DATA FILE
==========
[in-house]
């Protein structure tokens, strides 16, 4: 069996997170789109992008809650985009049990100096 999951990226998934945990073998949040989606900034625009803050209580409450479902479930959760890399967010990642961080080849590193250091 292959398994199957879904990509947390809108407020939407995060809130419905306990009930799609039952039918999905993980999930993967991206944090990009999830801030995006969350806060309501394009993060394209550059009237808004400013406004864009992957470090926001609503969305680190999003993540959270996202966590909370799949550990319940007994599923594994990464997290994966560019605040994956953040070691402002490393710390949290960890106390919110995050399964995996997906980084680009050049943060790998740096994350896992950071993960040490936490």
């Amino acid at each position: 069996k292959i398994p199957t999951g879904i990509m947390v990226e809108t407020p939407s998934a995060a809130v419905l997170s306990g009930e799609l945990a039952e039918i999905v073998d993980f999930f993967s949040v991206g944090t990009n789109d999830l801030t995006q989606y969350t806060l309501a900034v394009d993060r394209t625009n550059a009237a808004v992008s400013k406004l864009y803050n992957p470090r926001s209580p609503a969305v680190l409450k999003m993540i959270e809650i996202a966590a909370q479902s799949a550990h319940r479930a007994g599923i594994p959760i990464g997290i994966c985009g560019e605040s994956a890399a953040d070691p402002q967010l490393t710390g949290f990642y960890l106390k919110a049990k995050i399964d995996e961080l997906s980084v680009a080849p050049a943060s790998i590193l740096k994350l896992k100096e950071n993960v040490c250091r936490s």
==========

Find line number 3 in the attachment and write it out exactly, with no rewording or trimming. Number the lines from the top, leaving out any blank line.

């Amino acid at each position: 069996k292959i398994p199957t999951g879904i990509m947390v990226e809108t407020p939407s998934a995060a809130v419905l997170s306990g009930e799609l945990a039952e039918i999905v073998d993980f999930f993967s949040v991206g944090t990009n789109d999830l801030t995006q989606y969350t806060l309501a900034v394009d993060r394209t625009n550059a009237a808004v992008s400013k406004l864009y803050n992957p470090r926001s209580p609503a969305v680190l409450k999003m993540i959270e809650i996202a966590a909370q479902s799949a550990h319940r479930a007994g599923i594994p959760i990464g997290i994966c985009g560019e605040s994956a890399a953040d070691p402002q967010l490393t710390g949290f990642y960890l106390k919110a049990k995050i399964d995996e961080l997906s980084v680009a080849p050049a943060s790998i590193l740096k994350l896992k100096e950071n993960v040490c250091r936490s």